US medical experts have warned that antibiotics such as Cipro (ciprofloxacin), which are being used as a defence for exposure to anthrax, can in certain circumstances trigger seizures in people with epilepsy and other individuals who might be at risk of seizures due to family history or previous central nervous system incidents such as head trauma, stroke, tumor, or infection.
Patricia Osborne-Shafer, chair of the Epilepsy Foundation of America's Professional Advisory Board, advised the public not to panic and take antibiotics such as ciprofloxacin unnecessarily. In the remote chance that a person needs an antibiotic, doctors can consider alternatives for patients with epilepsy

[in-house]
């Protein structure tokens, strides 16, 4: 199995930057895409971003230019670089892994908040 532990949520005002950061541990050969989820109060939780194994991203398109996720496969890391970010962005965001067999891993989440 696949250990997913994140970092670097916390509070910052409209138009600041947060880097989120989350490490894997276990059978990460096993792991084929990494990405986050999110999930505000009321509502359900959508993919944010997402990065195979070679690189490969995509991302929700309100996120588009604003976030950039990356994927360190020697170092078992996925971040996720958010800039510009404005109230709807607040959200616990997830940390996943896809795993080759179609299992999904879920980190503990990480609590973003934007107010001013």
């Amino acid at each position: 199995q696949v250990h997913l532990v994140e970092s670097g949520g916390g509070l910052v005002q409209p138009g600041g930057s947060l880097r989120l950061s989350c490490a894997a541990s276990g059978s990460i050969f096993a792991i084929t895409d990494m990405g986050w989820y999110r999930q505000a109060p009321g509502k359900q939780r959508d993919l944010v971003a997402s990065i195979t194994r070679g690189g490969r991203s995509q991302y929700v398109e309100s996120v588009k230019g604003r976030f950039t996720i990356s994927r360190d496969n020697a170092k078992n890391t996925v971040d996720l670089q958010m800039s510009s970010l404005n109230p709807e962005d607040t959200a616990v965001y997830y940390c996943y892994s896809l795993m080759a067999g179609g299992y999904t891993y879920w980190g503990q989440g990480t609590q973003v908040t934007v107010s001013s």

"If it is necessary to use ciprofloxacin," she added, "patients should be closely monitored for seizures.
"Reports that people are getting this drug from several sources without a prescription worries me," Shafer said.
"Ciprofloxacin, like all antibiotics, should never be used without the specific recommendation of a physician. Aside from its potential for seizures in susceptible individuals, it has other adverse effects that people need to be aware of. And, of course, indiscriminate use of ciprofloxacin by the public can lead to bacterial resistance when the drug is really needed."
The Federal Drug Administration (FDA) has strongly recommended that doctors do not prescribe Cipro for individual patients to have on hand for possible use against inhaled anthrax. In a release to the media issued on 10 October, the FDA noted that "in addition to the potential influence on supply of the drug, indiscriminate prescribing and widespread use of Cipro could hasten the development of drug-resistant organisms."